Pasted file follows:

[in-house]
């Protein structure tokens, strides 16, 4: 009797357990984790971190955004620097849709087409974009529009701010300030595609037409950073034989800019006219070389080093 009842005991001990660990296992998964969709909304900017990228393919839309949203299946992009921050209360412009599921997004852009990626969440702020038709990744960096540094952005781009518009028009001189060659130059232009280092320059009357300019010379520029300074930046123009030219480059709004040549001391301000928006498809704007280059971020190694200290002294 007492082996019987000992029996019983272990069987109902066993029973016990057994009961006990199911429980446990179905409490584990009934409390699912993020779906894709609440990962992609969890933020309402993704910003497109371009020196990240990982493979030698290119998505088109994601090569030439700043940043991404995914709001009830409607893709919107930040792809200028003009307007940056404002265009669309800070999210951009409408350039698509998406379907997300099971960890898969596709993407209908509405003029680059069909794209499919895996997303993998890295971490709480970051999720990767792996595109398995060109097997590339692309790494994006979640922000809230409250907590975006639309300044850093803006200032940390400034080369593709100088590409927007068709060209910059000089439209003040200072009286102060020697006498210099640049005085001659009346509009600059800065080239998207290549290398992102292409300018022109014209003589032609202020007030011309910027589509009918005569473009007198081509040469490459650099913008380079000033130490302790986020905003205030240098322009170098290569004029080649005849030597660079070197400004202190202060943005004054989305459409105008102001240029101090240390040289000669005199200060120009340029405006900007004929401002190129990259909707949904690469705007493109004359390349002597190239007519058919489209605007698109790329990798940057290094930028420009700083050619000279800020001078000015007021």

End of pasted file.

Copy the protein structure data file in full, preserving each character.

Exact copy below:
[in-house]
């Protein structure tokens, strides 16, 4: 009797357990984790971190955004620097849709087409974009529009701010300030595609037409950073034989800019006219070389080093 009842005991001990660990296992998964969709909304900017990228393919839309949203299946992009921050209360412009599921997004852009990626969440702020038709990744960096540094952005781009518009028009001189060659130059232009280092320059009357300019010379520029300074930046123009030219480059709004040549001391301000928006498809704007280059971020190694200290002294 007492082996019987000992029996019983272990069987109902066993029973016990057994009961006990199911429980446990179905409490584990009934409390699912993020779906894709609440990962992609969890933020309402993704910003497109371009020196990240990982493979030698290119998505088109994601090569030439700043940043991404995914709001009830409607893709919107930040792809200028003009307007940056404002265009669309800070999210951009409408350039698509998406379907997300099971960890898969596709993407209908509405003029680059069909794209499919895996997303993998890295971490709480970051999720990767792996595109398995060109097997590339692309790494994006979640922000809230409250907590975006639309300044850093803006200032940390400034080369593709100088590409927007068709060209910059000089439209003040200072009286102060020697006498210099640049005085001659009346509009600059800065080239998207290549290398992102292409300018022109014209003589032609202020007030011309910027589509009918005569473009007198081509040469490459650099913008380079000033130490302790986020905003205030240098322009170098290569004029080649005849030597660079070197400004202190202060943005004054989305459409105008102001240029101090240390040289000669005199200060120009340029405006900007004929401002190129990259909707949904690469705007493109004359390349002597190239007519058919489209605007698109790329990798940057290094930028420009700083050619000279800020001078000015007021």